# Regularization by noise and stochastic Burgers equations

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## Abstract

### Keywords

Kardar–Parisi–Zhang equation SPDEs Noise regularization### Mathematics Subject Classification (2000)

00X00 35R60 82B41The main difficulty with Eq. (1) is given by the rough nonlinearity which is incompatible with the distributional nature of the typical trajectories of the process. Note in fact that, at least formally, Eq. (1) preserves the white noise on \(H\) and that the square in the non-linearity is almost surely \(+\infty \) on the white noise. Additive renormalizations in the form of Wick products are not enough to cure this singularity [9].

Jara and Gonçalves [15] introduced a notion of *energy solution* for Eq. (1) and showed that the macroscopic current fluctuations of a large class of weakly non-reversible particle systems on \(\mathbb{Z }\) obey the Burgers equation in this sense. Moreover their results show that also the Hopf–Cole solution is an energy solution of Eq. (1).

More recently Hairer [18] obtained a complete existence and uniqueness result for KPZ. In this remarkable paper the theory of controlled rough paths is used to give meaning to the nonlinearity and a careful analysis of the series expansion of the candidate solutions allow to give a consistent meaning to the equation and to obtain a uniqueness result. In particular Hairer’s solution coincide with the Cole–Hopf ansatz.

In this paper we take a different approach to the problem. We want to point out the regularizing effect of the linear stochastic part of the equation on the the non-linear part. This is linked to some similar remarks of Assing [3, 4] and by the approach of Jara and Gonçalves [15]. Our point of view is motivated also by similar analysis in the PDE and SPDE context where the noise or a dispersive term provide enough regularization to treat some non-linear term: there are examples involving the stochastic transport equation [12], the periodic Korteweg-de Vries equation [5, 17] and the fast rotating Navier–Stokes equation [6]. In particular in the paper [17] it is shown how, in the context of the periodic Korteweg-de Vries equation, an appropriate notion of controlled solution can make sense of the non-linear term in a space of distributions. This point of view has also links with the approach via controlled paths to the theory of rough paths [16].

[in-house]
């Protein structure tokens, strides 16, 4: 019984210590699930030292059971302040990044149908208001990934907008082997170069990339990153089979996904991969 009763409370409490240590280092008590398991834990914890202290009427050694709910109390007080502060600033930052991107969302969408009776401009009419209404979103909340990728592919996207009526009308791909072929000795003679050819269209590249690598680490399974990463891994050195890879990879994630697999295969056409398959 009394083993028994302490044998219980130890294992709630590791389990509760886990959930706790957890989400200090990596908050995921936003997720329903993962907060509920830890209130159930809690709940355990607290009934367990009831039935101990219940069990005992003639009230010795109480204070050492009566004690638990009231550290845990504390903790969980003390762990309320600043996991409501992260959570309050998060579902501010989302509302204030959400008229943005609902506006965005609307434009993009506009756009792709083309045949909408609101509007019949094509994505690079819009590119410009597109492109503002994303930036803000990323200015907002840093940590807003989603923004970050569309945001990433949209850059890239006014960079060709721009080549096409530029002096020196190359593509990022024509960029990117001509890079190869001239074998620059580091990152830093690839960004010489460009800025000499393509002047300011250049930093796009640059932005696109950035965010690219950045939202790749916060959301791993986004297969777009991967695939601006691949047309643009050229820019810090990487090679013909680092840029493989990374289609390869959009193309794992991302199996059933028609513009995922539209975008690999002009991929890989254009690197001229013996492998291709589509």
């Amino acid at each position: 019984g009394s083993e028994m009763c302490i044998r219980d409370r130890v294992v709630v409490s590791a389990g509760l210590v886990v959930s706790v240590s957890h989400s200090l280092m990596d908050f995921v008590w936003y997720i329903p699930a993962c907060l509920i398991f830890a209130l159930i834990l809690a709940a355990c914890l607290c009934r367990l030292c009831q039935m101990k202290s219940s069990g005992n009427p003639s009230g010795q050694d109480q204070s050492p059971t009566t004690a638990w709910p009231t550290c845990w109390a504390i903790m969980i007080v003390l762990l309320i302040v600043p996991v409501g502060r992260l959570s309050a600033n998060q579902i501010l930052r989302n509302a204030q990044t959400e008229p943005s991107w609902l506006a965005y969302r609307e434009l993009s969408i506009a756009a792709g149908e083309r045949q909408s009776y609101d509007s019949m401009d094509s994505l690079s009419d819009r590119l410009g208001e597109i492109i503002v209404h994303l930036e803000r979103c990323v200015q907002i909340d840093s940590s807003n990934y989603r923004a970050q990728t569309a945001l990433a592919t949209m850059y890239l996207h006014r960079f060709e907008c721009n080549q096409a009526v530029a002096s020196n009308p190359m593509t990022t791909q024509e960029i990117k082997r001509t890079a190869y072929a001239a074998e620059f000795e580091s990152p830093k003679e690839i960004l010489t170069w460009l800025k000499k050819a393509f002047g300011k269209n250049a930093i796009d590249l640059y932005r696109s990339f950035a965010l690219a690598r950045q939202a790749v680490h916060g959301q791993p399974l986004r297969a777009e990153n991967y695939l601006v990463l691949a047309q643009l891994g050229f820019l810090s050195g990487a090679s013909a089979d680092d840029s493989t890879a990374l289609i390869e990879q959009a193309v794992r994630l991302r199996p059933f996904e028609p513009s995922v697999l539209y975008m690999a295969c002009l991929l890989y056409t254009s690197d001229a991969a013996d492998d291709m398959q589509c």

*small time*behaviour similar to that of the stationary Ornstein–Uhlenbech process \(X\) which solves the linear part of the dynamics:

*time integral*of the non-linear term appearing in SBE\(_\theta \) is well defined, namely that for all \(v\in \mathcal R _\theta \)